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Android, Palm Pre a New Headache for IT?

Even in a down economy, a raft of new mobile devices is tempting consumers and inevitably, the corporate workforce. Rumors abound that a new iPhone will be released next month along with Palm's Pre and more smartphones based on Google's (NASDAQ: GOOG) Android platform are in the works.

The new features and form factors offer consumer more choice, but the new phones are going to be a management headache for IT departments, according to industry experts.

"It's going to get worse because, where it used to be Windows Mobile and Research in Motion's (NASDAQ: RIMM) BlackBerry and Symbian in Europe, now everyone is competing in the smartphone marketplace," said analyst Jack Gold, who heads J.Gold Associates. "You add the iPhone, Android and Palm's Pre, that gets pretty difficult. Most companies can't handle that many."

Gold said some company's might choose to restrict what employees can do with some of the newer devices. "Like if you're just going to do e-mail, that's fine," he told InternetNews.com. "But then that restricts the benefits of mobility if you can't run other apps."

Apple's (NASDAQ: AAPL) iPhone supports Microsoft's Exchange Server, so in terms of corporate e-mail it is compatible. But enterprise mobile management firm Odyssey Software said Apple doesn't offer nearly the level of manageability big companies are used to for Windows Mobile devices and RIM's BlackBerry line.

"There are some very exciting platforms, like the iPhone, that have raised the user experience and our customers are coming to us and asking us for the same management features we offer for Windows Mobile," Mark Gentile, president and CEO of Odyssey Software, told InternetNews.com.

Odyssey has been developing for Windows Mobile devices since 1998. Gentile says BlackBerry and iPhone support are the two biggest requests his company's hearing from enterprise customers. He said Odyssey recently evaluated BlackBerry and concluded it could extend the same depth of services it offers for Windows Mobile and such a move is being considered.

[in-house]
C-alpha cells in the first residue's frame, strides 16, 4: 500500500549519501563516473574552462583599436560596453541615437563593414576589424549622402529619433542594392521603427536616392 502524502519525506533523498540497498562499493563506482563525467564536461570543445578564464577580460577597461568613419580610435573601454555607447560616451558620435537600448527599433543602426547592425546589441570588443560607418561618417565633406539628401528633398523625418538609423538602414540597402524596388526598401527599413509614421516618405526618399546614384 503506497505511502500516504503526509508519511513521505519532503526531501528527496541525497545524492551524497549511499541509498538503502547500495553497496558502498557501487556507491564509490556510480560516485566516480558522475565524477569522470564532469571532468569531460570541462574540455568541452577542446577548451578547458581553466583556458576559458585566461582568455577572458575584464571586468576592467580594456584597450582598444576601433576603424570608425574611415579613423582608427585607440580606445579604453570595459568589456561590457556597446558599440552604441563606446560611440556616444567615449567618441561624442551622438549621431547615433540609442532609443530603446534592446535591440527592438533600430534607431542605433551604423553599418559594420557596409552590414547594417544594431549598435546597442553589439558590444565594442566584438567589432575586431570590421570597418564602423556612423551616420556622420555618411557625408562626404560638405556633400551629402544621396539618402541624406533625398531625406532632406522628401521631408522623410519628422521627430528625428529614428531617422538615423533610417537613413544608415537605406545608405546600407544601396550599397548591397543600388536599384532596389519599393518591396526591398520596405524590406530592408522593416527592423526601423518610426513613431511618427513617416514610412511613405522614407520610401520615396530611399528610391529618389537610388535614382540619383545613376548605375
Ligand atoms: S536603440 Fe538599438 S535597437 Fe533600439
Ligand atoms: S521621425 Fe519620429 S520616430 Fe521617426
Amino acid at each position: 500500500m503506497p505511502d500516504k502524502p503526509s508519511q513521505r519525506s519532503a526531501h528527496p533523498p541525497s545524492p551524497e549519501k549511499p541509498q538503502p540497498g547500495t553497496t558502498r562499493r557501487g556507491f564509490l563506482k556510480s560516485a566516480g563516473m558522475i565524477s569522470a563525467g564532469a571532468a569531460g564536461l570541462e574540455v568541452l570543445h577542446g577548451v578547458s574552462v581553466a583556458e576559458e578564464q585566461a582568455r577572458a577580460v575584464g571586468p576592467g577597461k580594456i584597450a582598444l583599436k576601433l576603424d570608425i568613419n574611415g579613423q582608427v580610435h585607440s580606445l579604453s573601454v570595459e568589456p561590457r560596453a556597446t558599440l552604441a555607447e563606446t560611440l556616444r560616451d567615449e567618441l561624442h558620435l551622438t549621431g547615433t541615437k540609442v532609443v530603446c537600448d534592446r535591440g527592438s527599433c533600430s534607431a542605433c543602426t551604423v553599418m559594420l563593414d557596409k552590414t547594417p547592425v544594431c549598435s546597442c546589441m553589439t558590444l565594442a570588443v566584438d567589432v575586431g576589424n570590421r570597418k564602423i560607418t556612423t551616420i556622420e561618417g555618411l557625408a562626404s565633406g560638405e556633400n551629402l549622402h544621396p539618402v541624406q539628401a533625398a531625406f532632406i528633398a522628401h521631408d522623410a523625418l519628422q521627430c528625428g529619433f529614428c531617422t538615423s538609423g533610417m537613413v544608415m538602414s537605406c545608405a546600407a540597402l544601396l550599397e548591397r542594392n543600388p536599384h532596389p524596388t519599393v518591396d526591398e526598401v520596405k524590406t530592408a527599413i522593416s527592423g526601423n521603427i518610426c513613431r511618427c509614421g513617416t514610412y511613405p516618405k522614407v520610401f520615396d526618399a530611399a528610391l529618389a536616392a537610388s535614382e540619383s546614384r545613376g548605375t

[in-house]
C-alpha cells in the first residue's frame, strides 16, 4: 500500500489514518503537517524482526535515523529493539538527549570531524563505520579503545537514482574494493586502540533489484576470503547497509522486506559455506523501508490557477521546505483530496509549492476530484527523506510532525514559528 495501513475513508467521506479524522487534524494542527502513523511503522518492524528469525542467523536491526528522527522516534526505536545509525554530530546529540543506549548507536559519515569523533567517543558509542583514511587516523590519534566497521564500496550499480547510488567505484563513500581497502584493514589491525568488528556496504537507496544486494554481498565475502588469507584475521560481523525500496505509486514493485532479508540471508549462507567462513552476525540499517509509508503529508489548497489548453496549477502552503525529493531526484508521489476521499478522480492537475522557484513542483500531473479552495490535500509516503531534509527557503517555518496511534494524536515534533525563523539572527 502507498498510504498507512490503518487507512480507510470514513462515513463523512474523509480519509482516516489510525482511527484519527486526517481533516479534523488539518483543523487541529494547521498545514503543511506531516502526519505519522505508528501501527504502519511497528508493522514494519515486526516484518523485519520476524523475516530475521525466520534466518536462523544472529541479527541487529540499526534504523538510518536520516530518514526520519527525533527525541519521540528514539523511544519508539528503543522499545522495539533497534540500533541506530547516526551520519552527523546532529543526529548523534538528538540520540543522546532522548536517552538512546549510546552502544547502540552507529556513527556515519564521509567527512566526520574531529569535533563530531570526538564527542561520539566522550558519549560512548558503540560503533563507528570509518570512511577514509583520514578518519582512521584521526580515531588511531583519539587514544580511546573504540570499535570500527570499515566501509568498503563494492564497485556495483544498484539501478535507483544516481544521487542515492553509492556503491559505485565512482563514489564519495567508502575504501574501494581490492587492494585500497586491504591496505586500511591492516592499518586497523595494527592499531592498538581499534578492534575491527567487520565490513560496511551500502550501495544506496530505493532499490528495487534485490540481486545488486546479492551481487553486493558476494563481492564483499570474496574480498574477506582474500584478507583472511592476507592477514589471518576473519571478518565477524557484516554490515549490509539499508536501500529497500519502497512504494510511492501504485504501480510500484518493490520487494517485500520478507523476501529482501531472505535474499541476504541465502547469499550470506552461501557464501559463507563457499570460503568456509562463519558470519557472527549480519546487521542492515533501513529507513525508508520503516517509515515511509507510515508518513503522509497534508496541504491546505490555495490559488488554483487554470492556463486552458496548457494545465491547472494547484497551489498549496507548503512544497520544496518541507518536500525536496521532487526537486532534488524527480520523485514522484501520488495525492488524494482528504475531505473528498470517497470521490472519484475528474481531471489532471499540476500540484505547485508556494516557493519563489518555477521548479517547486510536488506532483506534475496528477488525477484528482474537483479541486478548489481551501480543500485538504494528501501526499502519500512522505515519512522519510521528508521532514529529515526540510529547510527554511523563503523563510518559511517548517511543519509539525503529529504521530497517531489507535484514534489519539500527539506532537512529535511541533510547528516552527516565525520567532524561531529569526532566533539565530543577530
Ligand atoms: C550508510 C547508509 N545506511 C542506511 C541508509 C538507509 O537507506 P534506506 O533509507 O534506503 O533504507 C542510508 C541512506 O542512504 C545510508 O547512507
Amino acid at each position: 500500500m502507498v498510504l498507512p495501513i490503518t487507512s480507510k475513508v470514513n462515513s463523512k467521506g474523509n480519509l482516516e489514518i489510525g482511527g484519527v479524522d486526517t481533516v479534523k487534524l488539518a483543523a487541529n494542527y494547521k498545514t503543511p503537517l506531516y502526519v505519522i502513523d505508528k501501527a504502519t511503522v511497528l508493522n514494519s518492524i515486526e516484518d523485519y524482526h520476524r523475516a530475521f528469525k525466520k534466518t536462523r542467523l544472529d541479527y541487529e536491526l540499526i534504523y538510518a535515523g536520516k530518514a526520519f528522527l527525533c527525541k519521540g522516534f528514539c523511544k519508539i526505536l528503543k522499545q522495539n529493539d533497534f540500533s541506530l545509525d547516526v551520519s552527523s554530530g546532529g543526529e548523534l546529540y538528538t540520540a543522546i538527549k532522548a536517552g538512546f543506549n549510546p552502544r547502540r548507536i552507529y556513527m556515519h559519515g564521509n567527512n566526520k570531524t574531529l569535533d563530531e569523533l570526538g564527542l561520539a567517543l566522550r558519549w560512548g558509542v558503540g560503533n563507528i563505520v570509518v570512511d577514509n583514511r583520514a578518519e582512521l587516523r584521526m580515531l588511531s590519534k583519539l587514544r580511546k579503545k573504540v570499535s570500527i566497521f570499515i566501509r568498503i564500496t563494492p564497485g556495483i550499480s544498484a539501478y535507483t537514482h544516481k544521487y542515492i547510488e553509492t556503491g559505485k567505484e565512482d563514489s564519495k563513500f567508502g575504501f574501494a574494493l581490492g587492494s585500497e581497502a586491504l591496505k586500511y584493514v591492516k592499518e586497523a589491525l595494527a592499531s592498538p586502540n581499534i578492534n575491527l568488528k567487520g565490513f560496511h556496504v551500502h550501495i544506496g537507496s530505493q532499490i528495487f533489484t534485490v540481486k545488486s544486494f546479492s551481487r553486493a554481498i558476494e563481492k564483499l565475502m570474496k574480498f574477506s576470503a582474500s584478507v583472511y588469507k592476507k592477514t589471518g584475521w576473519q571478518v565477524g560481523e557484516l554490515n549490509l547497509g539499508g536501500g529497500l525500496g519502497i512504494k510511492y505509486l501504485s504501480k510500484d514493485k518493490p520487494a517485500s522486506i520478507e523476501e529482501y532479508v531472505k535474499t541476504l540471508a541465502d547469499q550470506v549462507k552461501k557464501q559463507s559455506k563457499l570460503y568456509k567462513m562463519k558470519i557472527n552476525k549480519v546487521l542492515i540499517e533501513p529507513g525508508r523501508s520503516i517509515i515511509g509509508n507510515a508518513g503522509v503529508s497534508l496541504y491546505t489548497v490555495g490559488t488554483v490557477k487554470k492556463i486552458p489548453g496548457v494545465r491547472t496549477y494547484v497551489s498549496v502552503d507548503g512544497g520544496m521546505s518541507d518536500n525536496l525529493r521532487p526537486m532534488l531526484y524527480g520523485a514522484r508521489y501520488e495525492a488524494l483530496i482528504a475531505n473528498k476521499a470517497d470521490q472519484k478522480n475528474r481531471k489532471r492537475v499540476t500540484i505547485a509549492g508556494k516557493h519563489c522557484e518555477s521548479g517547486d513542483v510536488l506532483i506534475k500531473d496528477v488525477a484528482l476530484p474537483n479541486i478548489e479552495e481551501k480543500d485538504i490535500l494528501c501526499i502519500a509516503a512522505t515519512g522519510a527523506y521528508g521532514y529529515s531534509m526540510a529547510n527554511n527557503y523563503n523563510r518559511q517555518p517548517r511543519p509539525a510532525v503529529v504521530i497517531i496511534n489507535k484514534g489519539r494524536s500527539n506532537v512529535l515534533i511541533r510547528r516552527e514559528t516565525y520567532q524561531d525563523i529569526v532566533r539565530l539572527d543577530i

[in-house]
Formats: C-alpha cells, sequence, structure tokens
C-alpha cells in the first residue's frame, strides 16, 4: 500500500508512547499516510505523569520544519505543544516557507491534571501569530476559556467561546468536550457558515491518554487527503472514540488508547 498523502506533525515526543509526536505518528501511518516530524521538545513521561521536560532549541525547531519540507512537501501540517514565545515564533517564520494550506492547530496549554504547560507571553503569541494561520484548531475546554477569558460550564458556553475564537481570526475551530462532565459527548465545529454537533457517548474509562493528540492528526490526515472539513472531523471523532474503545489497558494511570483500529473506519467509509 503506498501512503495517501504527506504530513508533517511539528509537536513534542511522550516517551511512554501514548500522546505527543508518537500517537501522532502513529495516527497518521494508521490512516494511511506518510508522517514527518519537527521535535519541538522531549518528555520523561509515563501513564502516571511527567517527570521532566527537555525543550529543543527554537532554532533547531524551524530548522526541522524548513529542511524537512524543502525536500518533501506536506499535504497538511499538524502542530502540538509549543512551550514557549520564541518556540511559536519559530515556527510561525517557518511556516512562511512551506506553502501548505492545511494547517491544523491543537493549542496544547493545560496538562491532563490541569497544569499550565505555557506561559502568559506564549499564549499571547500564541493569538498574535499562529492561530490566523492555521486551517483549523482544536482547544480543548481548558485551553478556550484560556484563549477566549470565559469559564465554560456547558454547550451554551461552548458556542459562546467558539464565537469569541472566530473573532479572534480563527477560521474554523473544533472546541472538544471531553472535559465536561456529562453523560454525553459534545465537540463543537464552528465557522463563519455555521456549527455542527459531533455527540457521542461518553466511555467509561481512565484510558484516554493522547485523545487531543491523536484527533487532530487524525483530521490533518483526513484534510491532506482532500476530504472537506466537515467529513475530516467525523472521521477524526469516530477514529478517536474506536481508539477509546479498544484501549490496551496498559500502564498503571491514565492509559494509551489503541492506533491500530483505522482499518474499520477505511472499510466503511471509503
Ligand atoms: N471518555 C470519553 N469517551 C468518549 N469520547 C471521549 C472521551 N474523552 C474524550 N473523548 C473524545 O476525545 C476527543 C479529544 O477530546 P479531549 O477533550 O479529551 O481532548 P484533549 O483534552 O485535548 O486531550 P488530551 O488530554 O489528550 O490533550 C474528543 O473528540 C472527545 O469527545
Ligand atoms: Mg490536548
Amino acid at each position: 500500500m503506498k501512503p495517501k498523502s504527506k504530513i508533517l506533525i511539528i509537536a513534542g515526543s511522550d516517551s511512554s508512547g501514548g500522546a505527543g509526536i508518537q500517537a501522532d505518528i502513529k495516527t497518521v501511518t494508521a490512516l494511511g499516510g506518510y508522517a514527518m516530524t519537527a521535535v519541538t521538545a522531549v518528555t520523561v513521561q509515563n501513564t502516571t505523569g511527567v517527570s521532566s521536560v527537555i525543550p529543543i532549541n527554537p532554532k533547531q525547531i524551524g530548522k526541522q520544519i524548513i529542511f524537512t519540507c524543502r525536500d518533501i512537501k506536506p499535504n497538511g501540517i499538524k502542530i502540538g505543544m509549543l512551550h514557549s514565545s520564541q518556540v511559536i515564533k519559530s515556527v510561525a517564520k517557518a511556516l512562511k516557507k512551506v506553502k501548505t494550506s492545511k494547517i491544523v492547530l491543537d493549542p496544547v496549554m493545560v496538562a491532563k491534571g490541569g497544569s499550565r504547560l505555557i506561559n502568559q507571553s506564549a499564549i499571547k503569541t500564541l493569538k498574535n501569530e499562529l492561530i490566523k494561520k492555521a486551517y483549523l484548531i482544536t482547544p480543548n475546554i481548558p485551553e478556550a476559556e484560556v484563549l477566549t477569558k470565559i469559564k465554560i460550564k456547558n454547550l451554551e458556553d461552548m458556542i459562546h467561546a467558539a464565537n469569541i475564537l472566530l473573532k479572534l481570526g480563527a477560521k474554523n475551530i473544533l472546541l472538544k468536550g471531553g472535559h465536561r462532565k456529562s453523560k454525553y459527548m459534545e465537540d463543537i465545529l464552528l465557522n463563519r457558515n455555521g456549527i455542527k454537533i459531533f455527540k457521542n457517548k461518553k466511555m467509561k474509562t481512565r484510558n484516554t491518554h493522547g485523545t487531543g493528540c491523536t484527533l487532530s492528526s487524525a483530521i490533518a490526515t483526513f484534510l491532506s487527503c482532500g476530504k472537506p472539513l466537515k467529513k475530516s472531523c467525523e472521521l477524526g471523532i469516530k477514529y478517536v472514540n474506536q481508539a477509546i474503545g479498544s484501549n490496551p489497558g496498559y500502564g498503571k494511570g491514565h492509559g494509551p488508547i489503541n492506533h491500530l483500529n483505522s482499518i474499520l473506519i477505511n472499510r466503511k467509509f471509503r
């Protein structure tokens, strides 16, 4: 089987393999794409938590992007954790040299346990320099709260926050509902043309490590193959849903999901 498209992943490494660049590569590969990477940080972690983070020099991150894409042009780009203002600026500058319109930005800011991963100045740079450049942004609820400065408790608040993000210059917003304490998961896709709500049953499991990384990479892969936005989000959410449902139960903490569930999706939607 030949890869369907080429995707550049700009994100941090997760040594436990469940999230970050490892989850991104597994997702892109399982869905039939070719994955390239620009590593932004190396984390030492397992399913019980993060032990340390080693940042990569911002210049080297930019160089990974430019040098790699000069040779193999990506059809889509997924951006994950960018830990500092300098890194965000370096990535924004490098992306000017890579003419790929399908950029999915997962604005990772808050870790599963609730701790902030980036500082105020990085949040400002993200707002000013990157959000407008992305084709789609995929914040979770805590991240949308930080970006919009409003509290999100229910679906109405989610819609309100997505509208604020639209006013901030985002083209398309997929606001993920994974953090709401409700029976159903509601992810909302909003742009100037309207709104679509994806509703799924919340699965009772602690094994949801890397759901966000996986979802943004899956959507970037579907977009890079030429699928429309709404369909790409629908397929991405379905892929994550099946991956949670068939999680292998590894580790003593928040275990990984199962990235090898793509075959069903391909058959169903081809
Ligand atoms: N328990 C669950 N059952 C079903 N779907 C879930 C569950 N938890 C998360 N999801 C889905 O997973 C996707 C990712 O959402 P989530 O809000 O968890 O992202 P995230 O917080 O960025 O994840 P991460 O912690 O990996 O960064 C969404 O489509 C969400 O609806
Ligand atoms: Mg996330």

Hitting the iPhone's limits

However, a similar analysis left Odyssey to conclude it can't, at this time, extend to the iPhone.

"Apple reigned in what developer can do in terms of access to the device so it could provide a good experience out of the gate when you turn on the device," said Gentile. "They don't want the user interface to be groggy because some CPU intensive thing is running in the background. But we can't wait till Apple opens things up a bit, we would love it."

Ironically, while Android is based on open source software, Gentile says from an enterprise management point of view it's even more of a challenge than the iPhone for companies like his. "From an SDK (Software Development Kit) perspective, the Android applications are all sandboxed and protected from a management layer," noted Gentile.

Must have management features?

With Exchange, IT can extend some of the basic manageability and security features to the iPhone such as password protection and the ability to remotely wipe the device.

But Gentle claims this barely scratches the surface of true enterprise mobile management. Odyssey's Athena software, for example, offers extensive asset reporting of each device and what software is on it and provisioning to send automatic updates overnight (during non-work hours), even waking up the devices if necessary to do so without user involvement.

Gentile says Odyssey uses SOAP and XML Web services, which allows integration with major system management platforms including Microsoft, CA, IBM and Symantec. "We can scale to over a million users because we're not constrained by proprietary server systems," he said.

He credits Apple with releasing "an unbelievable device, and reinvigorating the market for smartphones. But for these devices to be broadly deployed and IT to feel comfortable, you need a way to distribute and enforce policies and provide things like remote support."

Updated to clarify how Odyssey integrates with system management platforms